From record heat to TMT protests, these were some of the biggest stories of 2019
HONOLULU, Hawaii (HawaiiNewsNow) - It’s been a year of unforgettable headlines. Of stories that divided the community ― and of stories brought us closer together.
Here are some of the top stories of 2019:
In January, police say 27-year-old Alins Sumang was drunk and going at least 50 mph when he struck and killed three pedestrians at the intersection of Ala Moana Boulevard and Kamakee Street.
Several others were seriously injured.
Sumang's trial is set for February.
Two visitors and a pilot were killed in April when their tour helicopter burst into flames after crashing nose-first onto a busy roadway in the middle of a Kailua neighborhood.
According to the NTSB report, witnesses saw parts of the helicopter spinning off and said none of the rotor blades were moving before it fell out of the sky.
One of the worst civilian aviation disasters in Hawaii history happened in June.
A twin-engine skydiving plane crashed shortly after take-off on the North Shore and burst into flames, killing all 11 people onboard.
In a stunning news conference the next day, NTSB investigators publicly criticized the FAA for failing to adopt tougher oversight of skydiving operations — putting the agency "on notice."
This year saw a shocking fall from the top for ex-Honolulu Police Chief Louis Kealoha and his former deputy prosecutor wife Katherine Kealoha.
The former power couple was convicted of obstruction and conspiracy in a public corruption scandal in June.
As the so-called "Mailbox Trial" unfolded, prosecutors revealed how the Kealohas stole money from Katherine's aging grandmother, then framed her uncle with a staged crime ― the theft of the couple's mailbox ― in a bid to hide what they'd done.
Sentencing is scheduled for next year, but experts say ripple effects may be felt far beyond that as Honolulu Prosecuting Attorney Keith Kaneshiro has also received a target letter from federal investigators in the abuse of power probe.
Sweltering heat swept across the state extending well past the summer months.
The National Weather Service says Hawaii experienced more than 200 official record-breaking or tying highs since April.
Kahului saw the most by far with at least 35 records tied and 48 broken. And Maui's drought conditions contributed to dozens of wildfires across the island as firefighters worked to protect homes, businesses, residents and even rescue pets at the Maui Humane Society.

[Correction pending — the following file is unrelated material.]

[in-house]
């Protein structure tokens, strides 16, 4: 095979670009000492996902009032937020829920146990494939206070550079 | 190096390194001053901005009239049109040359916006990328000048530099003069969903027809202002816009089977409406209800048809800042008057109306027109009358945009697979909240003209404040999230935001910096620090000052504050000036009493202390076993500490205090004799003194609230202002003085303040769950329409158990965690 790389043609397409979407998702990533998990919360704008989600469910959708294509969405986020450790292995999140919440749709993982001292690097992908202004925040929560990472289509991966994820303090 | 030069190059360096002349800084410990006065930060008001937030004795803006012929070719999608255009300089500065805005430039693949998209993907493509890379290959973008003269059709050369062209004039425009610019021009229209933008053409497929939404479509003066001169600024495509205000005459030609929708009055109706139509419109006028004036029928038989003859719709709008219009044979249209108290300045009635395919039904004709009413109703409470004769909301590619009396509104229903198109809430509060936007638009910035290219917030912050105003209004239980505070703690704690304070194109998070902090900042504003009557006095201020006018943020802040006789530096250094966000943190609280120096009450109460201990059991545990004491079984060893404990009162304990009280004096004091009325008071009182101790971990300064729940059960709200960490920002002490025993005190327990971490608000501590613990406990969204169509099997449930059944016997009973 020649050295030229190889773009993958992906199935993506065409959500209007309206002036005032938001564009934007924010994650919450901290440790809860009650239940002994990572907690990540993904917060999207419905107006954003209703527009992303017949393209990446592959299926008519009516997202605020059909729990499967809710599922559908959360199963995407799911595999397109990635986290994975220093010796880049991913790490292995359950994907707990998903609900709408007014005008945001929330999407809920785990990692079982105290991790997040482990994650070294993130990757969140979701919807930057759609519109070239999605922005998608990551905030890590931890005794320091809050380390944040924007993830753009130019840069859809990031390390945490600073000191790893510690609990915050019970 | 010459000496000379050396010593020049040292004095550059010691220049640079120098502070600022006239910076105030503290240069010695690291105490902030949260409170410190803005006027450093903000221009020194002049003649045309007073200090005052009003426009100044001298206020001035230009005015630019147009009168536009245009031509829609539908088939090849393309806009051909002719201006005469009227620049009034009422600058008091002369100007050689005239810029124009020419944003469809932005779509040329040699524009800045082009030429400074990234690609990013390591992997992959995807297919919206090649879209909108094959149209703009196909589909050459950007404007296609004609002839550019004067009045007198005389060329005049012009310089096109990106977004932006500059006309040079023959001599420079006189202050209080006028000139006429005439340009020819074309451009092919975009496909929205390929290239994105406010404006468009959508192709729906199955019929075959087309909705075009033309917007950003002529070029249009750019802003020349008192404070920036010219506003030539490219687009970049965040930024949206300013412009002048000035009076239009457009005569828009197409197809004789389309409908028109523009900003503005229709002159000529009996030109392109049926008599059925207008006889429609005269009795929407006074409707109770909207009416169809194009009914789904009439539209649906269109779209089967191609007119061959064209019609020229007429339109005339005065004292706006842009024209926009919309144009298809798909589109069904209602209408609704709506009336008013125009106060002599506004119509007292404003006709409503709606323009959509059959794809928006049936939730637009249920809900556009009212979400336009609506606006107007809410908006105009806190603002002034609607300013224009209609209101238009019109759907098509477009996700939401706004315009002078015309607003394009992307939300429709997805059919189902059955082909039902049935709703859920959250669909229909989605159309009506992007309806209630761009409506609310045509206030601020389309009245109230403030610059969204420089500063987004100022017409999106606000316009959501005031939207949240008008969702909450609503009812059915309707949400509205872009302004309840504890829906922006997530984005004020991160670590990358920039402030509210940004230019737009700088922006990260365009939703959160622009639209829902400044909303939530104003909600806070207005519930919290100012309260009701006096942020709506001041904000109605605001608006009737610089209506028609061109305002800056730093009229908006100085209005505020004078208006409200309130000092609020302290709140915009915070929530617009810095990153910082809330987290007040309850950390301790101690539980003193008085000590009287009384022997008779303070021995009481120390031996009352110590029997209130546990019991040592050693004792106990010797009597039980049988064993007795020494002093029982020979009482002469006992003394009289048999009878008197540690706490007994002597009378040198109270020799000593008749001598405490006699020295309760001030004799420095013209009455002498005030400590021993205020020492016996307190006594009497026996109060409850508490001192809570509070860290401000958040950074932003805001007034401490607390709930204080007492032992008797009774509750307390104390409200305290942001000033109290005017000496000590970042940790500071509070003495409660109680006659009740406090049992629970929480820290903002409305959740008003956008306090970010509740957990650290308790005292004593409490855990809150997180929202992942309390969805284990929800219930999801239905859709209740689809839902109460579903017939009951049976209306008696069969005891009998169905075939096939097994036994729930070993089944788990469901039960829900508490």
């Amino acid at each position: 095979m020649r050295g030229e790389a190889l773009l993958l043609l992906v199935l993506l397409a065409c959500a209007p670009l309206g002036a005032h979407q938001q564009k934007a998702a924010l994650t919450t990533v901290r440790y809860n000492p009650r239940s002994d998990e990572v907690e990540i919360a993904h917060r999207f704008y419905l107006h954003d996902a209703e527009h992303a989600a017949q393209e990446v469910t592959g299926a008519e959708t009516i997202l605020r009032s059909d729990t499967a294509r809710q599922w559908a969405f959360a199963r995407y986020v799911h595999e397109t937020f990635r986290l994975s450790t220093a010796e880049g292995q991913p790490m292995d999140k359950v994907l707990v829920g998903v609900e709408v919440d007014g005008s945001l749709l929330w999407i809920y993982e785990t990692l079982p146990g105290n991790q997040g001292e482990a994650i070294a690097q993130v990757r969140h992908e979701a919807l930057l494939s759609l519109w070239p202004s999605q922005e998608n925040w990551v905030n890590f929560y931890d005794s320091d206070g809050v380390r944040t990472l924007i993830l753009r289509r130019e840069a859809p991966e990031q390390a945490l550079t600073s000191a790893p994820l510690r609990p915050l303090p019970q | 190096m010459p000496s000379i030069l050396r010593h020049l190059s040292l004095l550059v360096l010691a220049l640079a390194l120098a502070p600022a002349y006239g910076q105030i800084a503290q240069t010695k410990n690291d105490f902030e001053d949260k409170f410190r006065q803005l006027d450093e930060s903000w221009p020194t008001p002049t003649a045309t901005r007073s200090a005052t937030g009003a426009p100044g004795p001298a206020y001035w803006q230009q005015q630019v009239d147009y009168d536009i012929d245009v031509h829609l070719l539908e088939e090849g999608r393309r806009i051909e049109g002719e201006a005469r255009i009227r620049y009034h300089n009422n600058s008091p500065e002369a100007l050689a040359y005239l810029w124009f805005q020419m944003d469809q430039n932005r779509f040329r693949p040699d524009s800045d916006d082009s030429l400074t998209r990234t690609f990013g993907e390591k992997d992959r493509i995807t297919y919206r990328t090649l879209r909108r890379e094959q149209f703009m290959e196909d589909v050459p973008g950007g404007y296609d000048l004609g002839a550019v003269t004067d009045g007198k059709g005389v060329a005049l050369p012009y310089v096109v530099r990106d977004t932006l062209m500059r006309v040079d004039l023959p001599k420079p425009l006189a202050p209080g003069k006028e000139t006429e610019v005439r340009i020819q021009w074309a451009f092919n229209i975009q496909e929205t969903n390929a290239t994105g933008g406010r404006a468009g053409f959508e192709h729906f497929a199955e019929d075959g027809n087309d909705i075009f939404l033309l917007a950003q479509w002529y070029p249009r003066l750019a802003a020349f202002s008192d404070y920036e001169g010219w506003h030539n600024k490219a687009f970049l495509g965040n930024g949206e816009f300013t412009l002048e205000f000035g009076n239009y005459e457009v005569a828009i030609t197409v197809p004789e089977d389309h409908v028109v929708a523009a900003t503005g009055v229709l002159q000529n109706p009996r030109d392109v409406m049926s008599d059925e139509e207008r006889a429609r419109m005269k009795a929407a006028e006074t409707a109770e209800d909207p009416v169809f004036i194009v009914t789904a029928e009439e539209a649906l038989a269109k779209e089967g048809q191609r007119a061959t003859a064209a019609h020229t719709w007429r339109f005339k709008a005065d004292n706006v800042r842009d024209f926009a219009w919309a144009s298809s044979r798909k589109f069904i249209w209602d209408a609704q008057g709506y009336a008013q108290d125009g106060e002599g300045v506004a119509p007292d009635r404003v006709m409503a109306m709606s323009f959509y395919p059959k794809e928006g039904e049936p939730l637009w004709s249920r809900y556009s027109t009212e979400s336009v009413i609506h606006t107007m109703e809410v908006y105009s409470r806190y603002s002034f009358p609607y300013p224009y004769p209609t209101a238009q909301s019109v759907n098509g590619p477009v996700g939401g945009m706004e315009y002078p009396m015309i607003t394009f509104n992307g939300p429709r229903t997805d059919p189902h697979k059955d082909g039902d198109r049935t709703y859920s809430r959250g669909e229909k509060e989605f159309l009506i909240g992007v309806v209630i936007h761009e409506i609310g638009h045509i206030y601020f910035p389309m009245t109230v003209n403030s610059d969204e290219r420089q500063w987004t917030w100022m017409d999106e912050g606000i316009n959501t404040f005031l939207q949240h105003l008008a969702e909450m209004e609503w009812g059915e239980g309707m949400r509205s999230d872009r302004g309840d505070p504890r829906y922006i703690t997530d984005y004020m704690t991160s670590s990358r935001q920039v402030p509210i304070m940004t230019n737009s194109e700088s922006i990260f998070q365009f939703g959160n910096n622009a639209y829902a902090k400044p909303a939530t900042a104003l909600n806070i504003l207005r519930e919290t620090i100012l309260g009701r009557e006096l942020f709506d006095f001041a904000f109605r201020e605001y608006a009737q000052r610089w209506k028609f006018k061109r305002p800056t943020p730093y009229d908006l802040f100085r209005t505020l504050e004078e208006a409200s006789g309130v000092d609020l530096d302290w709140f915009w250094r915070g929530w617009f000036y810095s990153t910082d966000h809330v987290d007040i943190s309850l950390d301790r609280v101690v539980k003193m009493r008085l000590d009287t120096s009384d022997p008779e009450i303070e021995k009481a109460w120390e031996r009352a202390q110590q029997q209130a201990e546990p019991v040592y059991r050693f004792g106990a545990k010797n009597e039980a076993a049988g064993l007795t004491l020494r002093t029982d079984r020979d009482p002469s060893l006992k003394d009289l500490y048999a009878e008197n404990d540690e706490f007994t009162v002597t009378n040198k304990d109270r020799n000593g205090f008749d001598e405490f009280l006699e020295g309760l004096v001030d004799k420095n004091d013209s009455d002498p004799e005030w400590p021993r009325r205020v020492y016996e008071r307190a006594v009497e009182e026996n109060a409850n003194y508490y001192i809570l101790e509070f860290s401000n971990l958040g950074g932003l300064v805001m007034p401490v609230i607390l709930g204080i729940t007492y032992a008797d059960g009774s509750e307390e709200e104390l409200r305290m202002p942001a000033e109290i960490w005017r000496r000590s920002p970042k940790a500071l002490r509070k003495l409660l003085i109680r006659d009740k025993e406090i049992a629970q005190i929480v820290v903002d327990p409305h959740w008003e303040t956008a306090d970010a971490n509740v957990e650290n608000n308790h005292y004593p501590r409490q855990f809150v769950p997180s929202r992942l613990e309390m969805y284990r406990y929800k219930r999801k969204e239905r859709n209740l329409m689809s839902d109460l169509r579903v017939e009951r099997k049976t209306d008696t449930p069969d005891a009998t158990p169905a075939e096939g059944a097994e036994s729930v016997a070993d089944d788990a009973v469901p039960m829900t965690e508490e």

In October, U.S. Rep. Tulsi Gabbard announced she won't run for re-election to Congress as she chooses instead to focus on her bid for president.
The Democrat, once considered a rising star in her party, faced swift criticism for casting a "present" vote on the two articles of impeachment against President Donald Trump and for reportedly missing over 85% of the other House floor votes since October, according to GovTrack.
Former Congressman and Gov. Neil Abercrombie called on her to resign.
Two civilian Department of Defense contract workers were shot and killed in December before the shooter — active-duty sailor Gabriel Romero — turned the gun on himself at the Pearl Harbor Naval Shipyard, triggering a massive lockdown of the base and surrounding area.
The 22-year-old had been assigned to stand watch at a submarine undergoing repairs and used his service weapons ― an M4 rifle and an M9 pistol ― in the attack.
Thousands of protesters — and celebrities — descended on Maunakea this summer to protest the Thirty Meter Telescope.
Opponents have maintained a 24/7 blockade along the access road since July. Thirty-eight protesters were arrested before law enforcement called the operation off.
Just days ago, state and county officials agreed to a two-month truce in exchange for TMT opponents agreeing to move to the side of the road.
Meanwhile, TMT officials blamed the state and county for failing to demonstrate they are able to provide safe access to Mauna Kea.
Other projects also trigger protests
Similar opposition has been inspired against other development projects on Oahu.
Honolulu police made at least 161 arrests in Kalaeloa and Kahuku, when protesters tried to prevent the construction of the AES Na Pua Makani Wind Farm.
They say they're worried about the impact to their health and potentially endangering the Native Hawaiian bat.
But all the parts were successfully transported for eight turbines, which are projected to produce enough power for 16,000 homes.
Meanwhile, Honolulu Mayor Kirk Caldwell has reportedly reached an agreement to abandon plans for a multi-purpose athletic field, playground and parking lot intended as part of the Waimanalo Bay Beach Park Master Plan.
In September, 28 people were arrested for blocking construction crews and equipment. Although, just last week, 11 of those cases were dismissed.
Work on the project began over the summer but stalled when the group “Save Our Sherwoods” raised concerns that construction could desecrate iwi kupuna or human remains.
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